‘There is part of me that misses that life. Spending a week up a crane in protest to the construction of Terminal 5 at Heathrow was something special, but I leave it to others at the moment.’
But last year he was out campaigning once more – fined for blockading one of Britain’s largest oil refineries in an Extinction Rebellion protest by attaching himself to a concrete block at the entrance to the giant Valero plant in Pembrokeshire, Wales.
Hooper was fined £40 after he pleaded guilty at Haverfordwest magistrates’ court in October 2019.
Swampy and son and the other activists who have now vowed to stay in the trees.
This is despite building pressure from the National Eviction Team (NET), dwindling supplies and the continuing storm that has battered England over the last five days.
Swampy was first involved in the protests against the A34 Newbury bypass in 1996
The group who have been occupying Jones’ Hill Wood have declared part of their intention is to highlight the loss of habitat, and irreversible damage being done by HS2 across the line.
Lawyers for Nature yesterday released the following statement on Facebook: ‘The scenes of destruction as HS2 begins to start felling woodlands along the route are heartbreaking.
‘Over the last 24 hours, we’ve been working with independent ecologists who have recorded evidence of rare barbastelle bats in Jones Hill Woods near Wendover.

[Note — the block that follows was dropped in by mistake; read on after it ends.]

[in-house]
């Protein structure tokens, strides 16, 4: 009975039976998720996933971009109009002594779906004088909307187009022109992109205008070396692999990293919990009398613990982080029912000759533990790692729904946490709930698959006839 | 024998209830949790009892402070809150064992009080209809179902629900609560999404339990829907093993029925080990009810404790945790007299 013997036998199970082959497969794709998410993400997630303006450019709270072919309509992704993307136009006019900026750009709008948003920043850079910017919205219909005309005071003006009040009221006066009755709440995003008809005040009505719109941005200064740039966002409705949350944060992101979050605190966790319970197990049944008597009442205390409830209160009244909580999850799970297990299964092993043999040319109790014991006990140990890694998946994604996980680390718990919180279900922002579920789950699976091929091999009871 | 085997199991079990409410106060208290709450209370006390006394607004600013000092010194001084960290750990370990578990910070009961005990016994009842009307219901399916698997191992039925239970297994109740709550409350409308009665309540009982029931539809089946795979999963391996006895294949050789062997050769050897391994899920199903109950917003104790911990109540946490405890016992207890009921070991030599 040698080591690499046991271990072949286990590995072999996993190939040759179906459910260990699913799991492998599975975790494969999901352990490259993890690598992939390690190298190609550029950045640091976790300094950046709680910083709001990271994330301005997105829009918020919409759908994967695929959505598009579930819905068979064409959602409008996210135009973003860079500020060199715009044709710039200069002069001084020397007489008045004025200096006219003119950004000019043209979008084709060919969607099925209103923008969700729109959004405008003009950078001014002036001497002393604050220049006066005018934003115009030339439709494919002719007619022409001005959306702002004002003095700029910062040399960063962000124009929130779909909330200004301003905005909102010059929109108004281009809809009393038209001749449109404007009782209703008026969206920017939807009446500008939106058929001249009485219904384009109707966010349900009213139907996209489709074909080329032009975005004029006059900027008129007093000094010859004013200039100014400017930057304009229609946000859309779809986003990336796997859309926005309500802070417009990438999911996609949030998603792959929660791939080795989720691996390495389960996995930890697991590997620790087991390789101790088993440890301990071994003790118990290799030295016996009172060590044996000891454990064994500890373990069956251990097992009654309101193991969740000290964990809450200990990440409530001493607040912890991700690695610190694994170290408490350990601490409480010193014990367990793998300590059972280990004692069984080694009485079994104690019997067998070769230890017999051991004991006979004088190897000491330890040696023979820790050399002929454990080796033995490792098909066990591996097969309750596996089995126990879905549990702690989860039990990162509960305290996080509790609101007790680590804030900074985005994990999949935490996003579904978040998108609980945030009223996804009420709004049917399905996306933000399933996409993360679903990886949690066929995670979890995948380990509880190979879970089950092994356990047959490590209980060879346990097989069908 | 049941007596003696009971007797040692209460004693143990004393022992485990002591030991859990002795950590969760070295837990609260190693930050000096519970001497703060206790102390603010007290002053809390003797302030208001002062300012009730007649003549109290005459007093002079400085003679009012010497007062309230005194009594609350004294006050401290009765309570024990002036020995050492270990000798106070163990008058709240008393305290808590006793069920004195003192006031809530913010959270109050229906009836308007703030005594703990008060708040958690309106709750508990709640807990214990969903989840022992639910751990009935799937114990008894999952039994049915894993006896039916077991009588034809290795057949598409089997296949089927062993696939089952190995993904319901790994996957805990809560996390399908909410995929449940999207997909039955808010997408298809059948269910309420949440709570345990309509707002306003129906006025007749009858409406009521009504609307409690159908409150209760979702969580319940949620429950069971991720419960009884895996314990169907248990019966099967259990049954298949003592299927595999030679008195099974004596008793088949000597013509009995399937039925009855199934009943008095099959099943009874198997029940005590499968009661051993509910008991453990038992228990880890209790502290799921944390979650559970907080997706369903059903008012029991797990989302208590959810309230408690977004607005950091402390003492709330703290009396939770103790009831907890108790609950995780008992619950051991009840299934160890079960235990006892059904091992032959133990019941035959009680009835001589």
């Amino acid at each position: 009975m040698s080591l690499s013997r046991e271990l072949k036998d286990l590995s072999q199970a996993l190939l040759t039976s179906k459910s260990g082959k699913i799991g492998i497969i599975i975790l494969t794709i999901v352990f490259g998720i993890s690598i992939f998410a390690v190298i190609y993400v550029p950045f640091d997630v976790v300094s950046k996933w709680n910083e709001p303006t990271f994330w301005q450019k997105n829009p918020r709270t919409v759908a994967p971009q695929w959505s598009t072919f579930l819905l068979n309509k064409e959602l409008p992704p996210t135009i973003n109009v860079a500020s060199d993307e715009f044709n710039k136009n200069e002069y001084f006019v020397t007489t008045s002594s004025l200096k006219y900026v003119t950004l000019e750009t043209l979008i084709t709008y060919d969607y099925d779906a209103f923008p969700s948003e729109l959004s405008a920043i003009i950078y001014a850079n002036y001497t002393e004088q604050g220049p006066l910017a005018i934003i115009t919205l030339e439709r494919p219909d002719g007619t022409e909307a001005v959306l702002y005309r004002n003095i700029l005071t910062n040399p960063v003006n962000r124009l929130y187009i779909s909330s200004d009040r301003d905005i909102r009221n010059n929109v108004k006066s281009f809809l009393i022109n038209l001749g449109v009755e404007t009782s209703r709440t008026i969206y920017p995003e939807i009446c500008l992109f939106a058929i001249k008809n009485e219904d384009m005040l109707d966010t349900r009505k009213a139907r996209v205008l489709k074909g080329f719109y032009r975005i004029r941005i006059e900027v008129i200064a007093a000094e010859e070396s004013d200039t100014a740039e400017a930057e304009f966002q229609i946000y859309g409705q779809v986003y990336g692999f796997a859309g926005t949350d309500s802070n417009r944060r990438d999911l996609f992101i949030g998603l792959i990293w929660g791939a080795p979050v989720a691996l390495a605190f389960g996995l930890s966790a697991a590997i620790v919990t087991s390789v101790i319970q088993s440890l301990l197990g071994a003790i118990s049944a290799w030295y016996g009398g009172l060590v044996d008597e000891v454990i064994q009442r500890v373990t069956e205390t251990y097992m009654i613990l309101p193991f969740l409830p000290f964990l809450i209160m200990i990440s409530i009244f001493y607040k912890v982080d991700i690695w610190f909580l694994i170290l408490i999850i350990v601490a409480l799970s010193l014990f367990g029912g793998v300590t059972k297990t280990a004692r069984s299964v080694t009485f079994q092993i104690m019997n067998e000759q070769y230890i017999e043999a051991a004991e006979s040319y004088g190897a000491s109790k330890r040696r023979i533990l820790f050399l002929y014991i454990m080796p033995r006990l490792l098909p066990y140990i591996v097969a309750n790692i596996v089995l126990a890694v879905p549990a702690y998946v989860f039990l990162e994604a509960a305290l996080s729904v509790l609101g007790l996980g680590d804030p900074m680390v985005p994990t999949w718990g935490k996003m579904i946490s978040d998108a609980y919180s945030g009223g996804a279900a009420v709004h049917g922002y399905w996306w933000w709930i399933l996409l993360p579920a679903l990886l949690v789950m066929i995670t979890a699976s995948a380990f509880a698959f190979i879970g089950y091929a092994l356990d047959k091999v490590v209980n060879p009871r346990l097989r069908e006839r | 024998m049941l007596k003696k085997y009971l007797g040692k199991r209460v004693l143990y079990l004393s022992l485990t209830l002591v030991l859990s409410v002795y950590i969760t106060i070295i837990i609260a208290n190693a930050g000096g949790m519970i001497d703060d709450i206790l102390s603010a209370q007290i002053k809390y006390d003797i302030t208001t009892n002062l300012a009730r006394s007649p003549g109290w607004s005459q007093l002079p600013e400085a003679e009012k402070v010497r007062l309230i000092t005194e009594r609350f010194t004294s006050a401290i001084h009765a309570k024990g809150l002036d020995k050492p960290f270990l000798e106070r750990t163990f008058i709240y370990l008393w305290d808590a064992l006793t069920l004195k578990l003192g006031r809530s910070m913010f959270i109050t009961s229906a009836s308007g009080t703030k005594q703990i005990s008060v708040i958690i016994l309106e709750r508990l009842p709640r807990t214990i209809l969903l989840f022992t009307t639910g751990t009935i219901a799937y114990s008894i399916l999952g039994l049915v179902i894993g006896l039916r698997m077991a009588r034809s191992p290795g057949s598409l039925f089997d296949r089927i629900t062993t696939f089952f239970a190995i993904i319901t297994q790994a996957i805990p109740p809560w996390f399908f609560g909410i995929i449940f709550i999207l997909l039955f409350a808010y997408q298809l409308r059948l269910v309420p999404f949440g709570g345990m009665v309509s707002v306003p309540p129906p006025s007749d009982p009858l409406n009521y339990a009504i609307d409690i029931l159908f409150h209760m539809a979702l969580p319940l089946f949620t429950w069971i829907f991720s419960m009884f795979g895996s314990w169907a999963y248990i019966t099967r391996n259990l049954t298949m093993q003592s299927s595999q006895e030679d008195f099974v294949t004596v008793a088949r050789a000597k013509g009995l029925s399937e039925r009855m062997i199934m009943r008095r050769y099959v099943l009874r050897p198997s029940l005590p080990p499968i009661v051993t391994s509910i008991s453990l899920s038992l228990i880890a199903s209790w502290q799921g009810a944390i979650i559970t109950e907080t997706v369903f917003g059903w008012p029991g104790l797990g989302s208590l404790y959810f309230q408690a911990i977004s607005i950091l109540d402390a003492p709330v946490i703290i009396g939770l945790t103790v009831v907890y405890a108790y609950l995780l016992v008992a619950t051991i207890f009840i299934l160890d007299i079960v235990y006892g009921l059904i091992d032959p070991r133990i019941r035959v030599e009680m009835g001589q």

‘Further enquiries suggest that HS2 does not have a licence from Natural England to disturb bats at the site, or to damage or destroy their roosts.
‘Therefore, prima facie, it would spread that further work and/or felling at Jones Hill is illegal.
‘We have helped to draft letters to both Natural England and HS2 pointing out the legal position and requesting that works at the site are halted pending further investigation into the existence of bats and bat roosts at the woods.
‘We hope that HS2 will respect and obey the law and that, if not, Natural England will enforce it.
Hooper, was first involved in environmentalism when he got involved in protests against the A34 Newbury bypass in 1996. He is pictured in one of his tunnels in 1997
‘If not, however, we need to bring public pressure to bear to stop wildlife crimes being committed by way of the destruction of this woodland.’
Despite the threat of violence and arrests, the remaining activists defending the trees within the threatened land are resolved to stay and they accept any and all consequences of their actions.
Mark Keir who has been live-streaming from the site, added: ‘We’re all feeling really good and really strong.
‘We have lots of people here, both in the tree and on the ground, who every bit as much energy and as much skill for this cause as Swampy does.
‘Ultimately, we just need to stop this thing, or slow it down so much that people will start really hearing what it is all about.
‘We know that HS2 have none of the licences they need to work here.
‘It’s such a biodiverse piece of land, it’s so beautiful here.
‘They do not have the bat licence they need, or the dormouse licence, or anything. We’re hoping that we can try and stop this on those grounds.
‘We’ve had people who have been removed from the tree and taken to a cell – and then come straight back here after being released. We will stay here as long as it takes.’